There were scenes of confusion at the Myanmar Embassy yesterday as thousands of Myanmar citizens, waiting in line to cast their votes for their country's general election, were told they would not get the chance to do so.
Embassy officials, overwhelmed by the sheer numbers, told the crowd that only the first 3,000 people could vote that day. The rest would have to join the queue again today, which was initially the last day for voting here.
But all in the queue stood their ground, and the officials agreed eventually to extend the voting period at least till Wednesday, The Sunday Times understands.
Yesterday's queue had started at midnight, stretching from the embassy in St Martin's Drive all the way to Tanglin Road. By the afternoon, the line snaked all the way to Treetops Executive Residences in Orange Grove Road.
Volunteers turned up to coordinate and pass updates to the crowd. They also brought items such as food, water, ice cream and wet wipes, to help make the wait a more pleasant one.
Those in line stood for hours despite the hot weather, as the Nov 8 election marks the first time that many Myanmar nationals can have a say over who governs their country. Voting for overseas citizens began last Thursday, but crowds peaked yesterday, with even more expected to turn up today, when many get their day off.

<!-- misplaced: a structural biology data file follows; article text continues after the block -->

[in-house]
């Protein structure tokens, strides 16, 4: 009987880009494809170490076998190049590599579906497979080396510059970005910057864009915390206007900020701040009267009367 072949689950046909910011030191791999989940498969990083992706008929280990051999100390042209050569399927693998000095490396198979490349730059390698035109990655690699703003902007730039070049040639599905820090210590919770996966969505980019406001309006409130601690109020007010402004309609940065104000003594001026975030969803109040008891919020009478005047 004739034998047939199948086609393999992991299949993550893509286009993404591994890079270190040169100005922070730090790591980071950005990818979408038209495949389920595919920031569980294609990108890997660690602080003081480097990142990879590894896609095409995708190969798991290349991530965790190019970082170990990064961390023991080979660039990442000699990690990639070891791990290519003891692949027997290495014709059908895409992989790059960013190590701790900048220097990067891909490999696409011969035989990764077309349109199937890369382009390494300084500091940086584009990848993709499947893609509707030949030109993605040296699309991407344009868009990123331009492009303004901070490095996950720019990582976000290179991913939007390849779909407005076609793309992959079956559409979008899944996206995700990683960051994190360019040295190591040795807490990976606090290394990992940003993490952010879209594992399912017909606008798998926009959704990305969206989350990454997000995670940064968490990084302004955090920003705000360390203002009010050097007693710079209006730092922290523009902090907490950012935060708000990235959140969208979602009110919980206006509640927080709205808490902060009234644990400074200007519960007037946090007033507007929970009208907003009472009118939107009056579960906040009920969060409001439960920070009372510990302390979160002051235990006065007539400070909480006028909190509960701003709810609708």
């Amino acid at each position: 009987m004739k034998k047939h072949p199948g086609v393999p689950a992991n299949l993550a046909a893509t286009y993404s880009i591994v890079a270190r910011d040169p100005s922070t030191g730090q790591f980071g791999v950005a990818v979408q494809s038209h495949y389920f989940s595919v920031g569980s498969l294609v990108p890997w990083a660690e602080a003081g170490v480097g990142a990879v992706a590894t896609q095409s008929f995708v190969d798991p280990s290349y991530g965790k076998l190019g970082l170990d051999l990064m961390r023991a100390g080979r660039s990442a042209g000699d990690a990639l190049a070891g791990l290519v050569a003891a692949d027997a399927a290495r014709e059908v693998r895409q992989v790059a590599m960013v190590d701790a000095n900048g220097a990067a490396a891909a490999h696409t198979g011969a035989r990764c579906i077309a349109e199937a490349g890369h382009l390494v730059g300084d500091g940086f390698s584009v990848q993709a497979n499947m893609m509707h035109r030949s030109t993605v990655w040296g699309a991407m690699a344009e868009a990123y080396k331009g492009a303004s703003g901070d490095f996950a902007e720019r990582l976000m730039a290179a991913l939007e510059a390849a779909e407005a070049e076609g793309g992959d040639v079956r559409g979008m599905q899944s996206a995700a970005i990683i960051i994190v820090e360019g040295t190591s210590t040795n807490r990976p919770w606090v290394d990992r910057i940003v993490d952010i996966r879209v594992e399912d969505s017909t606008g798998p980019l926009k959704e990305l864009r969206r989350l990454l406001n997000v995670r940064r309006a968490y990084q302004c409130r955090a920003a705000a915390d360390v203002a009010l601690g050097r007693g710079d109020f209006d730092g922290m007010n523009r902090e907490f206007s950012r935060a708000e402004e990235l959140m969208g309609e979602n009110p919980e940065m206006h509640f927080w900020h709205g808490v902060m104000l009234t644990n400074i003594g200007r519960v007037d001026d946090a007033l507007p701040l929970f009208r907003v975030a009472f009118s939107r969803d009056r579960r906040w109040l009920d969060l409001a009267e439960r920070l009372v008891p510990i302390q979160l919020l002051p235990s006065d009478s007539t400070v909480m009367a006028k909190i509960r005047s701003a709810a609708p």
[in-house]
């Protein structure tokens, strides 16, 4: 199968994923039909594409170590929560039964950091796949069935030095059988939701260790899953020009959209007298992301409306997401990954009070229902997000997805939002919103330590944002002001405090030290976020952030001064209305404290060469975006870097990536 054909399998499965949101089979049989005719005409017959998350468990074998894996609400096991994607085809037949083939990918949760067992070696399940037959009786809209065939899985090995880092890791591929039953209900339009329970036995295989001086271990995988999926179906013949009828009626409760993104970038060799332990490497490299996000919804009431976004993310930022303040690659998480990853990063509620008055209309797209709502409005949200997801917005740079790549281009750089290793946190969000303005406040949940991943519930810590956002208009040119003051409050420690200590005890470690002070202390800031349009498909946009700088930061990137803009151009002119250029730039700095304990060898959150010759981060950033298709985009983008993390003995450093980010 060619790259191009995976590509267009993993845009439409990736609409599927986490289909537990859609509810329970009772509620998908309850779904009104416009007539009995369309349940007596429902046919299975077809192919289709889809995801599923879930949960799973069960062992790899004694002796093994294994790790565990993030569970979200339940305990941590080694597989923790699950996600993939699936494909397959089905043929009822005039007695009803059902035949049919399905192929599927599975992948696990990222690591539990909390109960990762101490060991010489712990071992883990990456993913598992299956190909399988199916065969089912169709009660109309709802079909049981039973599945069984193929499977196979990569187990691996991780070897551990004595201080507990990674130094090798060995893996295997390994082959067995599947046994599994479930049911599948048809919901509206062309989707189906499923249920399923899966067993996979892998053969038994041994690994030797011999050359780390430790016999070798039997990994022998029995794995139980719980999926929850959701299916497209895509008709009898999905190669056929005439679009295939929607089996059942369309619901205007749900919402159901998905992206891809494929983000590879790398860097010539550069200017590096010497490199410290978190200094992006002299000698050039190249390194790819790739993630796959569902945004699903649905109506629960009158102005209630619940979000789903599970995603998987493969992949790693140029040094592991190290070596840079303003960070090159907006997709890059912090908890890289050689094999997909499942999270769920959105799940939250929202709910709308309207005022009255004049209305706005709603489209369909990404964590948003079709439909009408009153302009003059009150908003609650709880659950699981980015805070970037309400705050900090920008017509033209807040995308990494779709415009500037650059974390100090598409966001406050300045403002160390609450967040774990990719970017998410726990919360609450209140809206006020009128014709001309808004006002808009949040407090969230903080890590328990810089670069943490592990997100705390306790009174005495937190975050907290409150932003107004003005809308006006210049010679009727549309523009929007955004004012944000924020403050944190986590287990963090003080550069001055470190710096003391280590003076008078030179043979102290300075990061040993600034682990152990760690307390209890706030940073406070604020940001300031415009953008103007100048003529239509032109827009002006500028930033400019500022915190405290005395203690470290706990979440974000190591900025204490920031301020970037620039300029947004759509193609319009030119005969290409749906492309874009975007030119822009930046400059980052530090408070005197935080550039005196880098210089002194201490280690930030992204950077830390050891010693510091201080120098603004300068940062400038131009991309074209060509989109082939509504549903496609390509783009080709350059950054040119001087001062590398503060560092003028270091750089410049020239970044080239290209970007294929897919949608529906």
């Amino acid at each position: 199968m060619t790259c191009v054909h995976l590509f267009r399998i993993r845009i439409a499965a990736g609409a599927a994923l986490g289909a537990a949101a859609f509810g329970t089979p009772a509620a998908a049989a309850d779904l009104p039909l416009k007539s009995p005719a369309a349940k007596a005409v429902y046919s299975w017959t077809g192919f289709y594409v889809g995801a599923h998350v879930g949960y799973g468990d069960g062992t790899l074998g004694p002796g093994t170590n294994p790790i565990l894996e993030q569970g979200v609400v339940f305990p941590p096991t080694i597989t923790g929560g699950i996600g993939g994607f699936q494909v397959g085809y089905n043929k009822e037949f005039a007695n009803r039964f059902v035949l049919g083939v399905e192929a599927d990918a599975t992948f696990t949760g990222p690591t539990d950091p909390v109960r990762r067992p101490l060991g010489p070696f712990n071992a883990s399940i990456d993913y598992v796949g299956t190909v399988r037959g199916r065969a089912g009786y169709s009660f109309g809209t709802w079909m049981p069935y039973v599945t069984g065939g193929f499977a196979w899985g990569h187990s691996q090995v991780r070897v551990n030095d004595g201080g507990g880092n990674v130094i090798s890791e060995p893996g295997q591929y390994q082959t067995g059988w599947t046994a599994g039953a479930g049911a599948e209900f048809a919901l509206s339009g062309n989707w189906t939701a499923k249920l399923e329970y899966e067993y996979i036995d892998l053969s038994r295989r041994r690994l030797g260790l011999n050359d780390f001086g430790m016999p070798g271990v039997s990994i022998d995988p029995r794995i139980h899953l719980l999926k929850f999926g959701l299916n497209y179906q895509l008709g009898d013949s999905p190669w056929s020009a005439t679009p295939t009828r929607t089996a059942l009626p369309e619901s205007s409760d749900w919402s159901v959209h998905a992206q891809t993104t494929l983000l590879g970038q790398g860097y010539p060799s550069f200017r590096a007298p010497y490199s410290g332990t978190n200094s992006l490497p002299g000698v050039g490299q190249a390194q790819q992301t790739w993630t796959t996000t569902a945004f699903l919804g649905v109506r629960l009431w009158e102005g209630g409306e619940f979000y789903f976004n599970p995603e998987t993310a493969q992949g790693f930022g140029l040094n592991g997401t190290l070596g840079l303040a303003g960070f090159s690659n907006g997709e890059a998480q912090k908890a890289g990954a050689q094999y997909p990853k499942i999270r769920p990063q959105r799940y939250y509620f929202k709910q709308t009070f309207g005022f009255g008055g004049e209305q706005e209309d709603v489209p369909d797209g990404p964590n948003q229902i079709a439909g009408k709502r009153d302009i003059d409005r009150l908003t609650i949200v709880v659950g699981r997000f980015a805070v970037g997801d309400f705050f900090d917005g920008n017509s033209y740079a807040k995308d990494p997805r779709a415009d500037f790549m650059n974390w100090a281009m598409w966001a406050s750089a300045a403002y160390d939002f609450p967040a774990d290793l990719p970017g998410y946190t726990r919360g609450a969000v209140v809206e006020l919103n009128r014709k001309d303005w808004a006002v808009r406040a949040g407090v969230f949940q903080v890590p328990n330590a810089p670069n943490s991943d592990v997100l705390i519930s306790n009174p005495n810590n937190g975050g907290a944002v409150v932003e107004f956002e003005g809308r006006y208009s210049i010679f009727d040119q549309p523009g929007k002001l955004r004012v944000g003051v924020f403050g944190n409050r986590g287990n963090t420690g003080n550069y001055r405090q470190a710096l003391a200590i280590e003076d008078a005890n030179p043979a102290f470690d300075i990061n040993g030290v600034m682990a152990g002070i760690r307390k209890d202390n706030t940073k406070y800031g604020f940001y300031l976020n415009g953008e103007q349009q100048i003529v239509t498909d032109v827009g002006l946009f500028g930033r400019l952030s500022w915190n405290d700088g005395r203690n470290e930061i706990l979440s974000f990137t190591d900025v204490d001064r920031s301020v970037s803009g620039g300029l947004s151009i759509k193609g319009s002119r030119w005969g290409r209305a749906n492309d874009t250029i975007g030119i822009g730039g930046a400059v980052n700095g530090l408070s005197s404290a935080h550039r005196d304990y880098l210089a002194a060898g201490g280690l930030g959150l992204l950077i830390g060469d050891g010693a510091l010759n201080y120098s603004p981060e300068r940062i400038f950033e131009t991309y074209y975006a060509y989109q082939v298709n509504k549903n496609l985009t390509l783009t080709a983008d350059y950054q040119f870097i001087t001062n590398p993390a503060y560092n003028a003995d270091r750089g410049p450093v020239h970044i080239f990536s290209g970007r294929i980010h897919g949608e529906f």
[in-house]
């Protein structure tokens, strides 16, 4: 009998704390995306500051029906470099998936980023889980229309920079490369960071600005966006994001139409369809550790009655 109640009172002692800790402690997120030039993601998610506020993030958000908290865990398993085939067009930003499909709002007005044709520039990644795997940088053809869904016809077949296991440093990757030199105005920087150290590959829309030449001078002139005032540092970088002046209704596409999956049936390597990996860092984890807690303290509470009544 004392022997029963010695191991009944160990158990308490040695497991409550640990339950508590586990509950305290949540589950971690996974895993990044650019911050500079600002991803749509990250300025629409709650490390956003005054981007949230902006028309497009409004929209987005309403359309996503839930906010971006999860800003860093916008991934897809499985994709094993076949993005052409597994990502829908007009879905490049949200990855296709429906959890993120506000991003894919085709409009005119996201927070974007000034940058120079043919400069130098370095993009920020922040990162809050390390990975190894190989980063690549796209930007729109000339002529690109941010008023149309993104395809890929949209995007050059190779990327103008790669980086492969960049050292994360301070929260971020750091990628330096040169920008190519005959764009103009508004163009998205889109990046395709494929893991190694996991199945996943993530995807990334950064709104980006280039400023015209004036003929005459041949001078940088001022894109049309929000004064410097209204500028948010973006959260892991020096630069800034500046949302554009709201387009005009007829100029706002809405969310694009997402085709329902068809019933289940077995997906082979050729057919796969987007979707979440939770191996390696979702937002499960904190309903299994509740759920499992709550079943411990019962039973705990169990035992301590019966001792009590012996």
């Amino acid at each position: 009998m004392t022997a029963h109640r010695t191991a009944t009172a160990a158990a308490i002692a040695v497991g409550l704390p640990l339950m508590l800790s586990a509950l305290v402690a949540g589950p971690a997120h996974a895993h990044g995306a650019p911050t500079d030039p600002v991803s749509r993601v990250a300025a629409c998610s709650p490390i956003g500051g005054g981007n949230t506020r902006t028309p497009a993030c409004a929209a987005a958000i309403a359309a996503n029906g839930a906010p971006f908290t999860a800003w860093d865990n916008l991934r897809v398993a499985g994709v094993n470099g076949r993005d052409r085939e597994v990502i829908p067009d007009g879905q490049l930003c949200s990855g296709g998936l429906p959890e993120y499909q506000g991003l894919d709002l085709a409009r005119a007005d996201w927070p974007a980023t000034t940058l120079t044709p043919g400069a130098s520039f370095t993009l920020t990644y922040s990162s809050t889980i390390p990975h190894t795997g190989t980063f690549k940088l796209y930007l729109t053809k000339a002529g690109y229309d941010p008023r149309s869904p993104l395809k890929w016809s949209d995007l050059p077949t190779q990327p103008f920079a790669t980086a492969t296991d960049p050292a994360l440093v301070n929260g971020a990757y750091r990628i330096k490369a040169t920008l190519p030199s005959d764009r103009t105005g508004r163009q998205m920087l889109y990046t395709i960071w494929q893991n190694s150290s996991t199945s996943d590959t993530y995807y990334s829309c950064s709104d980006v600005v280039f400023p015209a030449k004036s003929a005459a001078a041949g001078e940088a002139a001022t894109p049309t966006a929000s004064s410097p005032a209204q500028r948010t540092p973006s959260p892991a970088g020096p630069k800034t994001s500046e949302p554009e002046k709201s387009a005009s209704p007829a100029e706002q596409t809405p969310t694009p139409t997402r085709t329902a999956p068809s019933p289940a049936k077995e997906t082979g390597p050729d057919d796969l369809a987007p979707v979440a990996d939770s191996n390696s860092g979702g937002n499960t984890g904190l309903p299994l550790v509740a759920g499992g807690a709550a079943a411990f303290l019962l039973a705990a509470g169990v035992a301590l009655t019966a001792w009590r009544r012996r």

However, the embassy capped the number who can vote yesterday, informing those in line only at 11am . Embassy officials gave out tokens - small pieces of paper stamped with the Myanmar state seal - to the first 3,000 people in the queue. Only those who had it could enter the embassy to vote.
Later in the day, at 3.20pm, embassy officials, accompanied by auxiliary police officers, started handing out another 3,000 tokens giving people the right to vote today.
One volunteer, Ms Wint Yi, 31, had voted last Friday but returned to help disburse updates.
She said: "The 3,000 quota was decided because the embassy managed to process about 3,152 votes on Friday. They decided to cap it at that number, because the process inside the embassy is very slow."
Mechanical engineer Soe Htet, 37, had stood in line with his wife and sister since 5am yesterday. But he and his sister narrowly missed out on the first batch of 3,000 tokens - his wife, standing just ahead, was the last to receive the token to vote yesterday.
"This system is really not right." he said. "The embassy knows exactly how many Myanmar citizens are eligible to vote here, and they know their own capacity. They should have planned for this and announced it at the beginning."
The crowd finally broke up at 5pm, when volunteers informed potential voters that all 3,000 tokens had been issued for voting today.
About 20,000 Myanmar nationals in Singapore submitted their request to vote in advance, one of the volunteers here said, quoting the embassy.